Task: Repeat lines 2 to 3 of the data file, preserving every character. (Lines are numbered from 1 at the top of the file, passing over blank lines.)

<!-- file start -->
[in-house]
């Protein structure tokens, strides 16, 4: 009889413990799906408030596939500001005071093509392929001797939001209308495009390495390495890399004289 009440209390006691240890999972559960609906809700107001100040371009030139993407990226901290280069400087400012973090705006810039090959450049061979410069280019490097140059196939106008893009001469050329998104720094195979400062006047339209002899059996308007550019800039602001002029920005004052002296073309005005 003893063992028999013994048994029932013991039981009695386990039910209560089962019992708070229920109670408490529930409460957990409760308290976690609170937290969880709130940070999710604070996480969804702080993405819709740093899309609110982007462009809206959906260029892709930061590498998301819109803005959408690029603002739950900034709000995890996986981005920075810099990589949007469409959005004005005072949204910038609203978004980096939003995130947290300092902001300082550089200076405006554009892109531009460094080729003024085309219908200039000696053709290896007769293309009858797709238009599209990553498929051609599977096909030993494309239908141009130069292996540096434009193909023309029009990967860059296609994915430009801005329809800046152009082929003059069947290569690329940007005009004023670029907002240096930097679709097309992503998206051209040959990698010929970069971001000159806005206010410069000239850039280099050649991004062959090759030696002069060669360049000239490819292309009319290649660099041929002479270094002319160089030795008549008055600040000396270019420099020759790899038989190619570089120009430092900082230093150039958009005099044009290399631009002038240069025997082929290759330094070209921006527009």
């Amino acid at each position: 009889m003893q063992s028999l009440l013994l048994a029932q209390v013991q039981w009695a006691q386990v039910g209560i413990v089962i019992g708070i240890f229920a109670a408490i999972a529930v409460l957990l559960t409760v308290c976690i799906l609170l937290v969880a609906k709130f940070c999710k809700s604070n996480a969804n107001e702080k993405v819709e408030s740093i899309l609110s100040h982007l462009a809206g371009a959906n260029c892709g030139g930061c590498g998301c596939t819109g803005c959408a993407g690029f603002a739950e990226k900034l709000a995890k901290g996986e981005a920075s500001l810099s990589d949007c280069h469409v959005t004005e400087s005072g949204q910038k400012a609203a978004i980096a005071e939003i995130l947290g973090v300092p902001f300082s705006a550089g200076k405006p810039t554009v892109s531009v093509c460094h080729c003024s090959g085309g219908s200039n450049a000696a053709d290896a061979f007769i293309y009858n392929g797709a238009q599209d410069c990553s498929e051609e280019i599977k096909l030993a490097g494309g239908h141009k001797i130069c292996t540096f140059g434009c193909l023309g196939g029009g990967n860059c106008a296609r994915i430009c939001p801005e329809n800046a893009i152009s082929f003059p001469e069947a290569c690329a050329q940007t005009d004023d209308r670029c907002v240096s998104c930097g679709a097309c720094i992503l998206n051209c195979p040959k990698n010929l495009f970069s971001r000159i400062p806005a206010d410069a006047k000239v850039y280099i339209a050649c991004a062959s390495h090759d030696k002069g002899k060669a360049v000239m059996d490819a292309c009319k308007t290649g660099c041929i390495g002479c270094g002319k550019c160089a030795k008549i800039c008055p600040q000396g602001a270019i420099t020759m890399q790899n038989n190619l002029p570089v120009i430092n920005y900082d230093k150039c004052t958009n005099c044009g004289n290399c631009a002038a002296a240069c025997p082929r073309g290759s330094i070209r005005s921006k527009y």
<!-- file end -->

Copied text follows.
């Protein structure tokens, strides 16, 4: 009889413990799906408030596939500001005071093509392929001797939001209308495009390495390495890399004289 009440209390006691240890999972559960609906809700107001100040371009030139993407990226901290280069400087400012973090705006810039090959450049061979410069280019490097140059196939106008893009001469050329998104720094195979400062006047339209002899059996308007550019800039602001002029920005004052002296073309005005 003893063992028999013994048994029932013991039981009695386990039910209560089962019992708070229920109670408490529930409460957990409760308290976690609170937290969880709130940070999710604070996480969804702080993405819709740093899309609110982007462009809206959906260029892709930061590498998301819109803005959408690029603002739950900034709000995890996986981005920075810099990589949007469409959005004005005072949204910038609203978004980096939003995130947290300092902001300082550089200076405006554009892109531009460094080729003024085309219908200039000696053709290896007769293309009858797709238009599209990553498929051609599977096909030993494309239908141009130069292996540096434009193909023309029009990967860059296609994915430009801005329809800046152009082929003059069947290569690329940007005009004023670029907002240096930097679709097309992503998206051209040959990698010929970069971001000159806005206010410069000239850039280099050649991004062959090759030696002069060669360049000239490819292309009319290649660099041929002479270094002319160089030795008549008055600040000396270019420099020759790899038989190619570089120009430092900082230093150039958009005099044009290399631009002038240069025997082929290759330094070209921006527009």
């Amino acid at each position: 009889m003893q063992s028999l009440l013994l048994a029932q209390v013991q039981w009695a006691q386990v039910g209560i413990v089962i019992g708070i240890f229920a109670a408490i999972a529930v409460l957990l559960t409760v308290c976690i799906l609170l937290v969880a609906k709130f940070c999710k809700s604070n996480a969804n107001e702080k993405v819709e408030s740093i899309l609110s100040h982007l462009a809206g371009a959906n260029c892709g030139g930061c590498g998301c596939t819109g803005c959408a993407g690029f603002a739950e990226k900034l709000a995890k901290g996986e981005a920075s500001l810099s990589d949007c280069h469409v959005t004005e400087s005072g949204q910038k400012a609203a978004i980096a005071e939003i995130l947290g973090v300092p902001f300082s705006a550089g200076k405006p810039t554009v892109s531009v093509c460094h080729c003024s090959g085309g219908s200039n450049a000696a053709d290896a061979f007769i293309y009858n392929g797709a238009q599209d410069c990553s498929e051609e280019i599977k096909l030993a490097g494309g239908h141009k001797i130069c292996t540096f140059g434009c193909l023309g196939g029009g990967n860059c106008a296609r994915i430009c939001p801005e329809n800046a893009i152009s082929f003059p001469e069947a290569c690329a050329q940007t005009d004023d209308r670029c907002v240096s998104c930097g679709a097309c720094i992503l998206n051209c195979p040959k990698n010929l495009f970069s971001r000159i400062p806005a206010d410069a006047k000239v850039y280099i339209a050649c991004a062959s390495h090759d030696k002069g002899k060669a360049v000239m059996d490819a292309c009319k308007t290649g660099c041929i390495g002479c270094g002319k550019c160089a030795k008549i800039c008055p600040q000396g602001a270019i420099t020759m890399q790899n038989n190619l002029p570089v120009i430092n920005y900082d230093k150039c004052t958009n005099c044009g004289n290399c631009a002038a002296a240069c025997p082929r073309g290759s330094i070209r005005s921006k527009y």